During the last few months of 1970 several families left (mostly military rotation), but new families also arrived to take their places. Attendance for the Sunday morning service remained in the high 90’s or low 100’s for the rest of the year.
In August Enrique Ranada, who was a pillar in the congregation from the time of its beginning, was discovered to have tuberculosis, and entered Leahi Hospital for a three or four month period of treatment. He was sorely missed in our worship and work. As I remember, though, his recovery was achieved sooner than expected, and he turned to us to become as active and involved as ever.
In view of the Shropshires’ plans for leaving in the summer of 1971, efforts were made to find a preacher to work with the congregation upon their departure. Letters were received from three or four men who expressed an interest in coming. Olen Holderby of San Pablo, California held a meeting for the congregation in March with a view to moving here. He was invited to come, but things did work our for his doing so.
I left on March 22nd to hold meetings in Joliet, IL, Florence, AL, Horse Cave and Louisville, KY, and Hermiston, Or. I also visited with congregations in Mt. Pleasant, TN, Hazelwood, MO, and San Bernardino and Napa, CA. Some of these visits were with a view to our relocation on the mainland when we were to leave Hawaii. I returned on May 8th, and announced to the congregation that we would be moving to Hazelwood, Missouri in the summer.
In April Ernest Bautista and Val and Mary Dumlao went to Maui to help a family there in efforts to begin a faithful congregation at Lahaina. This work would be continued for quite some time afterward.
In May, June and July four discussions were held on the subject of institutionalism (church cooperation and the care of the needy) between Chuck Huber of the Apowale Gardens congregation and myself, with members of both congregations attending and with sessions at both locations. While the discussions did not result in a position change on the part of either congregation, they did result in a better understanding of the respective positions.
By the beginning of June the congregation had no prospects for a preacher to take my place. In the middle of the month Ron Howes of Anchorage, Alaska came to talk with the congregation about he possibility of moving here. He was offered the work, and accepted, with a view to moving here soon after the departure of the Shropshires.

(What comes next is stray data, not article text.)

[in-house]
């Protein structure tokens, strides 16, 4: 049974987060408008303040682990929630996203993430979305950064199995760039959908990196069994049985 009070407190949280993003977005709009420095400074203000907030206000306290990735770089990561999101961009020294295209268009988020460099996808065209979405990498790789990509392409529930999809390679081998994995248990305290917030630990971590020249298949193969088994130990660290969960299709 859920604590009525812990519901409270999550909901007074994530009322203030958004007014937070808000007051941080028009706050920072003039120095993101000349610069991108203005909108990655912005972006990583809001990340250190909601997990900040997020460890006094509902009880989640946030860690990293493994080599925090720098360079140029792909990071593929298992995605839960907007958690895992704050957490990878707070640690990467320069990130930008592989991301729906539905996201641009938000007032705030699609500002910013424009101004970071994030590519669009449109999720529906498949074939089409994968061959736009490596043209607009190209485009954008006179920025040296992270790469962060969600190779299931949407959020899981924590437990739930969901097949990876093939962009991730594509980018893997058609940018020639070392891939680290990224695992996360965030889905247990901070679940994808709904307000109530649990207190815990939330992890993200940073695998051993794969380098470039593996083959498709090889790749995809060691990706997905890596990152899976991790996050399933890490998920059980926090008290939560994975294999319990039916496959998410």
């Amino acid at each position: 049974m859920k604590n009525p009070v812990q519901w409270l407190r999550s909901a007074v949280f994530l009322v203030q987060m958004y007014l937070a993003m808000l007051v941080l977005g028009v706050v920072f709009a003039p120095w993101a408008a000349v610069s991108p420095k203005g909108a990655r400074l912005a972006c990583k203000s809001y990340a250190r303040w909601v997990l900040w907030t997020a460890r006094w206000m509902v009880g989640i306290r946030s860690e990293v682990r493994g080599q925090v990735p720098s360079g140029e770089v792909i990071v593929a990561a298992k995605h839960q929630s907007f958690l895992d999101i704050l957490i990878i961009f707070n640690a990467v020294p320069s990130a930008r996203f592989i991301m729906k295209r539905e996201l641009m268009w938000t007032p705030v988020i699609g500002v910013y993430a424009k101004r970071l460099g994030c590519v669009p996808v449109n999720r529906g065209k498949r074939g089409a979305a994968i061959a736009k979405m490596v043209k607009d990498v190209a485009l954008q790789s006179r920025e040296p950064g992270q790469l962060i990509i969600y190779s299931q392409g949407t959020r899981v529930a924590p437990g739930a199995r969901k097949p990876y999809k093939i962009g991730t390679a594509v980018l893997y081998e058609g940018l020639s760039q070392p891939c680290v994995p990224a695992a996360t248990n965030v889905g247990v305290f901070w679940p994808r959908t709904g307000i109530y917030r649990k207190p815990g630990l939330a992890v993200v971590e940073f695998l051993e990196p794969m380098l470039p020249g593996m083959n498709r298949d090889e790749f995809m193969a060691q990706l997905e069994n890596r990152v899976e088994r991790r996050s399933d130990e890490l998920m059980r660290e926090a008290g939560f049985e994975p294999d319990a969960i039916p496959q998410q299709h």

At the end of June a farewell pot luck dinner was held for the Shropshires at the home of Gary and Gladys Collins in Maili. That will always be a memorable day for our family. Joan, Lisa and Laura Shropshire then left Hawaii on July 3rd for a visit with Joan’s folks in Florida before joining me in St. Louis sometime August 1st. Jeff, Doug and I remained here for the month of July. Then, on Sunday evening, July 25th, we flew to California for a short visit with my folks before driving to St. Louis, MO to begin our work with the Hazelwood congregation.
This history, covering the first eight-and-a-half years existence of the congregation was written by me as an “eye-witness.” The history from 1971 to the present needs to be written by someone who was here during that time, but I will try to give a few details.
Ron Howes only remained with the congregation for a couple of years, and was replaced by Gor-don Pennock. He, too, stayed for only two years, I believe, and was replaced by John Miller. During this time I returned to Hawaii on three occasions, to preach in two gospel meetings and to help resolve some problems on the third occasion. Following the departure of the Millers, Abe, Emma and Guy Guillermo moved here to begin working with the Leeward congregation. Abe was a “native son,” having been born and growing up in Waipahu. Abe had been my roommate in college, and was presented with the same opportunity as I to come to Hawaii in 1955 to work with the Honolulu congregation, but chose to stay in school. I’m not really sure how long Abe worked with the congregation, but he was replaced by Don Givens, who preached here for about six-and-a-half years, I believe, leaving in 1990. Since that time there has been no full-time evangelist working with the congregation until now, though Michael Lusk did most of the preaching for several years, and, of course, in the past three years or so the preaching and teaching have been done by Ernest Bautista and David Jennings.
Later, I suppose, I’ll be able to add to this history of the congregation to relate what will have happened in the two or three years that Joan and I will be here.
In my “farewell” article in our bulletin (“The Exhorter” of July 25, 1971) I wrote: “Some have asked if we ever plan to return to Hawaii, and I think I can safely say that we would like to come back some day. When we left here in 1955 to return to the mainland after a short stay in Hawaii we said we would return, if the Lord were willing, and He was. Perhaps He will be good to us in this way again in the years to come.” And He has been.